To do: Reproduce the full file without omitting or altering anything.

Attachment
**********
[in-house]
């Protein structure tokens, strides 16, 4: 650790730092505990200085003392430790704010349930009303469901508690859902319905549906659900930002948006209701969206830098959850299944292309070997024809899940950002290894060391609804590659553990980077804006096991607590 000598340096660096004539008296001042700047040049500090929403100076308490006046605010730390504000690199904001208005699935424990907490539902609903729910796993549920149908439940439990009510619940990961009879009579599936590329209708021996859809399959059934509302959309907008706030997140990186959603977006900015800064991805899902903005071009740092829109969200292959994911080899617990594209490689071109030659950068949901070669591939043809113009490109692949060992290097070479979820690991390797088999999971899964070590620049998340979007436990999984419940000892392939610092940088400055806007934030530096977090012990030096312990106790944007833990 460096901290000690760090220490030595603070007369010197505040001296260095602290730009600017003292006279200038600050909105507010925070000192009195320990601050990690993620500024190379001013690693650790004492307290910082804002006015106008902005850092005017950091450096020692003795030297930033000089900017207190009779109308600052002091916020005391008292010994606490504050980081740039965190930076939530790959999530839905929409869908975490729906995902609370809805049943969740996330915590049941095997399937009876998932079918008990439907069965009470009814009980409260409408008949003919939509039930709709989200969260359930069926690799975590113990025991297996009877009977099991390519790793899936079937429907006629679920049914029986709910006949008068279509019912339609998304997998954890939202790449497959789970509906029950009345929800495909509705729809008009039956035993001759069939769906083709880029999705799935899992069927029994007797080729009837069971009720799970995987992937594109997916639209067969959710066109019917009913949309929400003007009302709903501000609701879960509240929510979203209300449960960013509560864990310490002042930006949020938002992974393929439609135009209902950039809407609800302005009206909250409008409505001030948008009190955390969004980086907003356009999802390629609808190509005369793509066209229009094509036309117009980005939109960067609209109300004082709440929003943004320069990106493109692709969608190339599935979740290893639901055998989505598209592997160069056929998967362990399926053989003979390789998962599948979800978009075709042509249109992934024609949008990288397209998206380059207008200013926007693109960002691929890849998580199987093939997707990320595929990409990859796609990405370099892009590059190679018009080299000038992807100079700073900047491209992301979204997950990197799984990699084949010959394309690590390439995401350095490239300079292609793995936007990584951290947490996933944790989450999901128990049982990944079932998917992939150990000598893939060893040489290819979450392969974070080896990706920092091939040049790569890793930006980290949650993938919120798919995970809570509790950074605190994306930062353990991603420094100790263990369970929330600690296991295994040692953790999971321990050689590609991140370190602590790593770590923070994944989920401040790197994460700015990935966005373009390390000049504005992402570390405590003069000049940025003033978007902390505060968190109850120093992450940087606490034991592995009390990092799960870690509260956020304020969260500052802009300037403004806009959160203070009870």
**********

[in-house]
């Protein structure tokens, strides 16, 4: 650790730092505990200085003392430790704010349930009303469901508690859902319905549906659900930002948006209701969206830098959850299944292309070997024809899940950002290894060391609804590659553990980077804006096991607590 000598340096660096004539008296001042700047040049500090929403100076308490006046605010730390504000690199904001208005699935424990907490539902609903729910796993549920149908439940439990009510619940990961009879009579599936590329209708021996859809399959059934509302959309907008706030997140990186959603977006900015800064991805899902903005071009740092829109969200292959994911080899617990594209490689071109030659950068949901070669591939043809113009490109692949060992290097070479979820690991390797088999999971899964070590620049998340979007436990999984419940000892392939610092940088400055806007934030530096977090012990030096312990106790944007833990 460096901290000690760090220490030595603070007369010197505040001296260095602290730009600017003292006279200038600050909105507010925070000192009195320990601050990690993620500024190379001013690693650790004492307290910082804002006015106008902005850092005017950091450096020692003795030297930033000089900017207190009779109308600052002091916020005391008292010994606490504050980081740039965190930076939530790959999530839905929409869908975490729906995902609370809805049943969740996330915590049941095997399937009876998932079918008990439907069965009470009814009980409260409408008949003919939509039930709709989200969260359930069926690799975590113990025991297996009877009977099991390519790793899936079937429907006629679920049914029986709910006949008068279509019912339609998304997998954890939202790449497959789970509906029950009345929800495909509705729809008009039956035993001759069939769906083709880029999705799935899992069927029994007797080729009837069971009720799970995987992937594109997916639209067969959710066109019917009913949309929400003007009302709903501000609701879960509240929510979203209300449960960013509560864990310490002042930006949020938002992974393929439609135009209902950039809407609800302005009206909250409008409505001030948008009190955390969004980086907003356009999802390629609808190509005369793509066209229009094509036309117009980005939109960067609209109300004082709440929003943004320069990106493109692709969608190339599935979740290893639901055998989505598209592997160069056929998967362990399926053989003979390789998962599948979800978009075709042509249109992934024609949008990288397209998206380059207008200013926007693109960002691929890849998580199987093939997707990320595929990409990859796609990405370099892009590059190679018009080299000038992807100079700073900047491209992301979204997950990197799984990699084949010959394309690590390439995401350095490239300079292609793995936007990584951290947490996933944790989450999901128990049982990944079932998917992939150990000598893939060893040489290819979450392969974070080896990706920092091939040049790569890793930006980290949650993938919120798919995970809570509790950074605190994306930062353990991603420094100790263990369970929330600690296991295994040692953790999971321990050689590609991140370190602590790593770590923070994944989920401040790197994460700015990935966005373009390390000049504005992402570390405590003069000049940025003033978007902390505060968190109850120093992450940087606490034991592995009390990092799960870690509260956020304020969260500052802009300037403004806009959160203070009870």